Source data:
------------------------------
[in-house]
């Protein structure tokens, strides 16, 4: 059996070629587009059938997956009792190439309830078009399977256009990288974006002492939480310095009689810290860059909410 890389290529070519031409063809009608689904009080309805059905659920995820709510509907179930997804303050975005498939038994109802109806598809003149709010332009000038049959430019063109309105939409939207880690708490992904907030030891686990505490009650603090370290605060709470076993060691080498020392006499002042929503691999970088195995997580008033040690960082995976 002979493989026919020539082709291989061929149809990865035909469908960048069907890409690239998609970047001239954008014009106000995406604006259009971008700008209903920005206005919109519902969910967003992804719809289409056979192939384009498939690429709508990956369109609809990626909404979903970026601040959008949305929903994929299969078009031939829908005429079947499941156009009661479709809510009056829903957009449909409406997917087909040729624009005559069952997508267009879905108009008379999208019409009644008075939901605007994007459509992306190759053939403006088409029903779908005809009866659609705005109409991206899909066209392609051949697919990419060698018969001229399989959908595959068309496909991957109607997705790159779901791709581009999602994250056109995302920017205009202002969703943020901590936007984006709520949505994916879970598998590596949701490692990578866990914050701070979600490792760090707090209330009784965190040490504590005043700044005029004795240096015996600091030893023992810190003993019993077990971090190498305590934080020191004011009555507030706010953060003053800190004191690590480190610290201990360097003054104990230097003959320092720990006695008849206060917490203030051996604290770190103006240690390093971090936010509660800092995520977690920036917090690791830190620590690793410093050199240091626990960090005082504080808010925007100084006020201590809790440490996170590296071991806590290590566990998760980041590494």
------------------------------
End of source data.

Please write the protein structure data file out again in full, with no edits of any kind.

[in-house]
């Protein structure tokens, strides 16, 4: 059996070629587009059938997956009792190439309830078009399977256009990288974006002492939480310095009689810290860059909410 890389290529070519031409063809009608689904009080309805059905659920995820709510509907179930997804303050975005498939038994109802109806598809003149709010332009000038049959430019063109309105939409939207880690708490992904907030030891686990505490009650603090370290605060709470076993060691080498020392006499002042929503691999970088195995997580008033040690960082995976 002979493989026919020539082709291989061929149809990865035909469908960048069907890409690239998609970047001239954008014009106000995406604006259009971008700008209903920005206005919109519902969910967003992804719809289409056979192939384009498939690429709508990956369109609809990626909404979903970026601040959008949305929903994929299969078009031939829908005429079947499941156009009661479709809510009056829903957009449909409406997917087909040729624009005559069952997508267009879905108009008379999208019409009644008075939901605007994007459509992306190759053939403006088409029903779908005809009866659609705005109409991206899909066209392609051949697919990419060698018969001229399989959908595959068309496909991957109607997705790159779901791709581009999602994250056109995302920017205009202002969703943020901590936007984006709520949505994916879970598998590596949701490692990578866990914050701070979600490792760090707090209330009784965190040490504590005043700044005029004795240096015996600091030893023992810190003993019993077990971090190498305590934080020191004011009555507030706010953060003053800190004191690590480190610290201990360097003054104990230097003959320092720990006695008849206060917490203030051996604290770190103006240690390093971090936010509660800092995520977690920036917090690791830190620590690793410093050199240091626990960090005082504080808010925007100084006020201590809790440490996170590296071991806590290590566990998760980041590494």